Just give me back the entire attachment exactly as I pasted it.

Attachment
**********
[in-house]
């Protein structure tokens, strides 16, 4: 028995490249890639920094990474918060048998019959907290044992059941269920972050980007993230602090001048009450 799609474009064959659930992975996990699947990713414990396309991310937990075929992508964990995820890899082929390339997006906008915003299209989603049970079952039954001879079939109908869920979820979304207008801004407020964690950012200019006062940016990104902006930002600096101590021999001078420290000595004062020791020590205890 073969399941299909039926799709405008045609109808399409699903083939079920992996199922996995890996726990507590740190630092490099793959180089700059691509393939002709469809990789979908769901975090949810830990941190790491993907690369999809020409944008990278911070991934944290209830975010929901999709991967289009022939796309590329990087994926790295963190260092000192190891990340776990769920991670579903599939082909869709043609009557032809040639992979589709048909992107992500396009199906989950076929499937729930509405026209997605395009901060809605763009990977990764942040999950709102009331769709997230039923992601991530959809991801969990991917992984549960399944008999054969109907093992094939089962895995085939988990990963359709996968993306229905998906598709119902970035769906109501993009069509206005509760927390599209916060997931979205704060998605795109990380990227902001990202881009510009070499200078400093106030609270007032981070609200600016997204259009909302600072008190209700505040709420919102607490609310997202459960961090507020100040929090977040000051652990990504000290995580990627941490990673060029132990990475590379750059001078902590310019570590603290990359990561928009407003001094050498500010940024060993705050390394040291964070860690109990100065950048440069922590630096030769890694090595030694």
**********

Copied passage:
[in-house]
């Protein structure tokens, strides 16, 4: 028995490249890639920094990474918060048998019959907290044992059941269920972050980007993230602090001048009450 799609474009064959659930992975996990699947990713414990396309991310937990075929992508964990995820890899082929390339997006906008915003299209989603049970079952039954001879079939109908869920979820979304207008801004407020964690950012200019006062940016990104902006930002600096101590021999001078420290000595004062020791020590205890 073969399941299909039926799709405008045609109808399409699903083939079920992996199922996995890996726990507590740190630092490099793959180089700059691509393939002709469809990789979908769901975090949810830990941190790491993907690369999809020409944008990278911070991934944290209830975010929901999709991967289009022939796309590329990087994926790295963190260092000192190891990340776990769920991670579903599939082909869709043609009557032809040639992979589709048909992107992500396009199906989950076929499937729930509405026209997605395009901060809605763009990977990764942040999950709102009331769709997230039923992601991530959809991801969990991917992984549960399944008999054969109907093992094939089962895995085939988990990963359709996968993306229905998906598709119902970035769906109501993009069509206005509760927390599209916060997931979205704060998605795109990380990227902001990202881009510009070499200078400093106030609270007032981070609200600016997204259009909302600072008190209700505040709420919102607490609310997202459960961090507020100040929090977040000051652990990504000290995580990627941490990673060029132990990475590379750059001078902590310019570590603290990359990561928009407003001094050498500010940024060993705050390394040291964070860690109990100065950048440069922590630096030769890694090595030694």